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The gap between Pakistan and South Africa, when it comes to fielding, is put into the starkest of contrasts when the practice sessions of the two sides are seen back-to-back. -Photo by AFP

In Michael Lewis’ book ‘Moneyball’, the author talks about the eye test: The idea that professional sport experts and scouts look for that which reaffirms their preconceived notions, rather than at more accurate indicators like actual stats. In Moneyball, baseball pundits refuse to prioritise in accordance with reality. The same can be said about cricket in Pakistan – Many fans believe that Kamran Akmal is a good top order batsman, Umar Akmal is the least successful of the three young batsmen Pakistan have got in ODIs, Shoaib Malik is an international class all-rounder and Imran Farhat deserves to play international cricket. Yet, one look at the stats proves all of them wrong.

It does not require a brain the equivalent of Bill James, especially in the age of statsguru to figure these things out. The need to remember only the successes of those that we have a bias towards, and the failures of those we have a bias against means that the ‘eye test’ is alive and well in Pakistani cricket too; with both the experts and the fans.

But there are a few things that the eyes just don’t lie about. One of them, and perhaps the most obvious, has been the gulf in class between the two sides when it comes to the third discipline. Pakistan’s gap from South Africa, when it comes to fielding, is put into the starkest of contrasts when the practice sessions of the two sides are seen back-to-back. I’ve been privileged enough on this tour to be present at the nets and the drills that the two sides have held; and the difference between the abilities of two sides could best be described as thus: Pakistan are at least 20 years behind where South Africa are right now.

The easiest answer to this would be to blame the coaches; but that would be grossly unfair on the Pakistani lot. Both coaching camps attempt to maximise the output from the raw material they’ve been given. During the South African sessions, Gary Kirsten has players standing 4 metres apart and bisects them with his shots, so at least one of them has to dive full length to try and get it; meanwhile, Russell Domingo is making sure that the throws from each of the fast bowlers (likely to be the boundary riders) is as flat as it possibly could be; minimizing the loop for each of them.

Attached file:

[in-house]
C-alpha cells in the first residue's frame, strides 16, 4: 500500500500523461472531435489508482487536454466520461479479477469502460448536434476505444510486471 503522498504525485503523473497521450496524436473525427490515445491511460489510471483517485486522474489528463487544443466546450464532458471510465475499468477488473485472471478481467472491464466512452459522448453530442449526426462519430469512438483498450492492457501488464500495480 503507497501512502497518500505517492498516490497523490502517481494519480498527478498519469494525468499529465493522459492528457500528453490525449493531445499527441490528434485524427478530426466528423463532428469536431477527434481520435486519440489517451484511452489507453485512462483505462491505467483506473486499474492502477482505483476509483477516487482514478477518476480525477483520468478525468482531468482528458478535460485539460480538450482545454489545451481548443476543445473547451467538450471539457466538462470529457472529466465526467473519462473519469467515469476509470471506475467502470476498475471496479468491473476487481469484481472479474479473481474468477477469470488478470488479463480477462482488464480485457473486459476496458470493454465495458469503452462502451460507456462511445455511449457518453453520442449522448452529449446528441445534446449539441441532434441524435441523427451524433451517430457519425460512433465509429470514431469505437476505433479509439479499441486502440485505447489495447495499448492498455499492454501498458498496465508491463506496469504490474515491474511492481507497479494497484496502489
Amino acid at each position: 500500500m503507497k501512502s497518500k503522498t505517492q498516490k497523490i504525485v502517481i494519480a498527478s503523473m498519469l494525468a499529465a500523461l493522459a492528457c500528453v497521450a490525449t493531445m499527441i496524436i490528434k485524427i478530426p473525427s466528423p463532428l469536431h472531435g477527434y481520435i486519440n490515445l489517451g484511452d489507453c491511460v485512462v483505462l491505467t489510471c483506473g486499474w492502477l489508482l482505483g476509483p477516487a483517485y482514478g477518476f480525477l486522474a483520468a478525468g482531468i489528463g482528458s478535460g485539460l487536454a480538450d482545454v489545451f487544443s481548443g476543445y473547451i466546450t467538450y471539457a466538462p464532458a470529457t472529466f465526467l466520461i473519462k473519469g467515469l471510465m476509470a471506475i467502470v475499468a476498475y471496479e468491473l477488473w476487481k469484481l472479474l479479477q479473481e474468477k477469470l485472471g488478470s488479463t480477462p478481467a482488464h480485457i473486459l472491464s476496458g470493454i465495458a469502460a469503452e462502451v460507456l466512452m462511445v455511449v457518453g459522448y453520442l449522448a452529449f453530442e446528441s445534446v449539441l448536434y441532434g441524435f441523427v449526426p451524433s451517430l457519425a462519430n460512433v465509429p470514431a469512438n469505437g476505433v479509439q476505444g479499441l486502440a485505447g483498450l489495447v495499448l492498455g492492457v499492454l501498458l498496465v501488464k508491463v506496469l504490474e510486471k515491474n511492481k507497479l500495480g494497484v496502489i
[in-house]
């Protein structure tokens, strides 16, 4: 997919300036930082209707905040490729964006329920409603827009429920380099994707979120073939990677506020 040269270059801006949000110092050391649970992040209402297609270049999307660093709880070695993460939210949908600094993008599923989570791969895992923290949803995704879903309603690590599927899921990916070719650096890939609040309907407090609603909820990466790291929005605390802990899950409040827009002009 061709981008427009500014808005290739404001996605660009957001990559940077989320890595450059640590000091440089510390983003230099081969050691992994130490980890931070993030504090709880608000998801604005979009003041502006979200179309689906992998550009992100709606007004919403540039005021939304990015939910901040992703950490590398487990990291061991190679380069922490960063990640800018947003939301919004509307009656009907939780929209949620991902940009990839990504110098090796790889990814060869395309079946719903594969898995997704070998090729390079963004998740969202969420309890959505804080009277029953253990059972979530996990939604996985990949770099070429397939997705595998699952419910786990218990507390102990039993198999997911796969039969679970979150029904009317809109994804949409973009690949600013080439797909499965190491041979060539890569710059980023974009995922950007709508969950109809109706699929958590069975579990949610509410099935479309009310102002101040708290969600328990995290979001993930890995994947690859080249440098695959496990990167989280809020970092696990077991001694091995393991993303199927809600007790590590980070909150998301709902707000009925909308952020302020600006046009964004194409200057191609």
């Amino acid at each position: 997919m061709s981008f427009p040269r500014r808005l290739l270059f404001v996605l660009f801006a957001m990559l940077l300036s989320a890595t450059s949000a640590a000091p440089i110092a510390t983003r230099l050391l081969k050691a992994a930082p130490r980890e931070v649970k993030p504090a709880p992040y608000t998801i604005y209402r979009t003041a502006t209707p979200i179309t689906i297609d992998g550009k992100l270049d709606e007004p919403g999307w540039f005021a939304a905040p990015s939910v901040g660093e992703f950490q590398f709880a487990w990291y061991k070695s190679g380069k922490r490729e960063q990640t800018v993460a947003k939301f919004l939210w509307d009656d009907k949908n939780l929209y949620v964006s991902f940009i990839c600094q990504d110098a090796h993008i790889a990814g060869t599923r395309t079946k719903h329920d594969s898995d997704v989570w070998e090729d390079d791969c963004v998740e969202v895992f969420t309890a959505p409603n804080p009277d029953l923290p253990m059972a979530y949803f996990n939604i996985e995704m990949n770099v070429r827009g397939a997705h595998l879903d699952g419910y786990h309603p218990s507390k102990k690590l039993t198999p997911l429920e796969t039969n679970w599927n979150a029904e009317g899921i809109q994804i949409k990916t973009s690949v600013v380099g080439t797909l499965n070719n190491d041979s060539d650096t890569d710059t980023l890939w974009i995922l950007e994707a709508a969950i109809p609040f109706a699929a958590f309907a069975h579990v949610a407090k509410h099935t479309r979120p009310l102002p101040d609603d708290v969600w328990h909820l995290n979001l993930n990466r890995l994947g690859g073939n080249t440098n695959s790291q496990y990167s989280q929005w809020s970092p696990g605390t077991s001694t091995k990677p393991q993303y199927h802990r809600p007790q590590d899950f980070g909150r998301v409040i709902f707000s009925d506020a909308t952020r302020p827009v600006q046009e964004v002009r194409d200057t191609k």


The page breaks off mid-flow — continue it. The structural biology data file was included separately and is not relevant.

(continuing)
It’s the constant repetition of those processes which means that the full-length diving catch from a South African during a match is not a fluke, but a skill gained over years of being in optimum physical condition, and working their butts off in such practices. On the other hand, Julien Fountain – on March 13 – spent five minutes trying to explain to the Pakistanis why their technique of even picking a moving ball was wrong; most of them stopped a yard before to pick the ball up, and why by attacking the ball in one swift motion they would be better served, both to pick the ball up and throw it back. The majority of them were struggling to do that even after the first explanation; it needed another lecture from Fountain for it to get across. It wasn’t because of the gap in language, but because the natural – and wrong – method was still the one they subconsciously fell back on. But one also has to wonder that if you are learning this at the age of thirty, how likely is it that you would be able to replicate it during match conditions. Just a few days beforehand Fountain was busy with the most basic of drills, throwing skiers up for the players to catch. One fearless Pakistani opener dropped more than a third of the ones that went his way. It was depressing, but slightly funny that a man who’s been a professional for more than a decade struggles with something like this.

So the questions have to be asked of the system and a society that is in place. Many South African players – such as AB de Villiers and Faf du Plessis – have played rugby at school level; their relationship with falls to the floor is vastly different than that of those Pakistanis who’ve grown up playing cricket on mud, tarmac and hard ground. Much as in tennis when you need to volley from a young age to be a natural at the net game, fielding in cricket requires years of work. And that is all before you consider a culture where cricket is a two-discipline game.

Many pundits and experts will blame the coaches in the days to come for the failing of a system and a culture; but that’s the easiest thing to do, after all we don’t want no foreigners running our boys. But nobody will blame the root causes for Pakistan being the exception to the rule in the 21st century. And that really is a crying shame.

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Comments (13) Closed

zohaib Mar 14, 2013 04:28pm